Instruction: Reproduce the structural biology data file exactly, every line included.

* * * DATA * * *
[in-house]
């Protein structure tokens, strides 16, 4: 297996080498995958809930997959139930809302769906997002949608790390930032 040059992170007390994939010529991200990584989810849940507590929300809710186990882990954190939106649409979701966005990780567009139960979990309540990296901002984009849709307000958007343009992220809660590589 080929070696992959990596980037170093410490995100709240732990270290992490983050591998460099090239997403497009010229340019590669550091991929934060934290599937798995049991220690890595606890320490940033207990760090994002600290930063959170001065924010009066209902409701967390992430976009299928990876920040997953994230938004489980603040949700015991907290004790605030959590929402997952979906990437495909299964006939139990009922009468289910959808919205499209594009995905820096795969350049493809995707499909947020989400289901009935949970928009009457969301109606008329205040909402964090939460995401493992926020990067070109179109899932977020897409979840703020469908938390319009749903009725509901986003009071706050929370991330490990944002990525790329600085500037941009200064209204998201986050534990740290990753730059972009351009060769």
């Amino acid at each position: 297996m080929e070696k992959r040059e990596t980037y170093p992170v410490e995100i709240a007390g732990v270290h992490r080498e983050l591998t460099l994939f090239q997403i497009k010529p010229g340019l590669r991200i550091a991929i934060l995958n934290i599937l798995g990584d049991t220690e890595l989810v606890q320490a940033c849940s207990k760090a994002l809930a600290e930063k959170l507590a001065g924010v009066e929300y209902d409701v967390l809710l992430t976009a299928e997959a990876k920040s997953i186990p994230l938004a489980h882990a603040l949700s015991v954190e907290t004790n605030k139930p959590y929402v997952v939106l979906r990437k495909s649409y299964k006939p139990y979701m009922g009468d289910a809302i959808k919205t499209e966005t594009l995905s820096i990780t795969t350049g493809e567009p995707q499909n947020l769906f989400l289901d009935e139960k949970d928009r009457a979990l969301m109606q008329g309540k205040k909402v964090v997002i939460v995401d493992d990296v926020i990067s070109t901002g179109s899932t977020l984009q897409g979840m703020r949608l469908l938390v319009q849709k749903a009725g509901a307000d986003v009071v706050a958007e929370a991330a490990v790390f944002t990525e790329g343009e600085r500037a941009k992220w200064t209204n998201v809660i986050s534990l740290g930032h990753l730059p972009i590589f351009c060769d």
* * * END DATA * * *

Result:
[in-house]
């Protein structure tokens, strides 16, 4: 297996080498995958809930997959139930809302769906997002949608790390930032 040059992170007390994939010529991200990584989810849940507590929300809710186990882990954190939106649409979701966005990780567009139960979990309540990296901002984009849709307000958007343009992220809660590589 080929070696992959990596980037170093410490995100709240732990270290992490983050591998460099090239997403497009010229340019590669550091991929934060934290599937798995049991220690890595606890320490940033207990760090994002600290930063959170001065924010009066209902409701967390992430976009299928990876920040997953994230938004489980603040949700015991907290004790605030959590929402997952979906990437495909299964006939139990009922009468289910959808919205499209594009995905820096795969350049493809995707499909947020989400289901009935949970928009009457969301109606008329205040909402964090939460995401493992926020990067070109179109899932977020897409979840703020469908938390319009749903009725509901986003009071706050929370991330490990944002990525790329600085500037941009200064209204998201986050534990740290990753730059972009351009060769």
């Amino acid at each position: 297996m080929e070696k992959r040059e990596t980037y170093p992170v410490e995100i709240a007390g732990v270290h992490r080498e983050l591998t460099l994939f090239q997403i497009k010529p010229g340019l590669r991200i550091a991929i934060l995958n934290i599937l798995g990584d049991t220690e890595l989810v606890q320490a940033c849940s207990k760090a994002l809930a600290e930063k959170l507590a001065g924010v009066e929300y209902d409701v967390l809710l992430t976009a299928e997959a990876k920040s997953i186990p994230l938004a489980h882990a603040l949700s015991v954190e907290t004790n605030k139930p959590y929402v997952v939106l979906r990437k495909s649409y299964k006939p139990y979701m009922g009468d289910a809302i959808k919205t499209e966005t594009l995905s820096i990780t795969t350049g493809e567009p995707q499909n947020l769906f989400l289901d009935e139960k949970d928009r009457a979990l969301m109606q008329g309540k205040k909402v964090v997002i939460v995401d493992d990296v926020i990067s070109t901002g179109s899932t977020l984009q897409g979840m703020r949608l469908l938390v319009q849709k749903a009725g509901a307000d986003v009071v706050a958007e929370a991330a490990v790390f944002t990525e790329g343009e600085r500037a941009k992220w200064t209204n998201v809660i986050s534990l740290g930032h990753l730059p972009i590589f351009c060769d």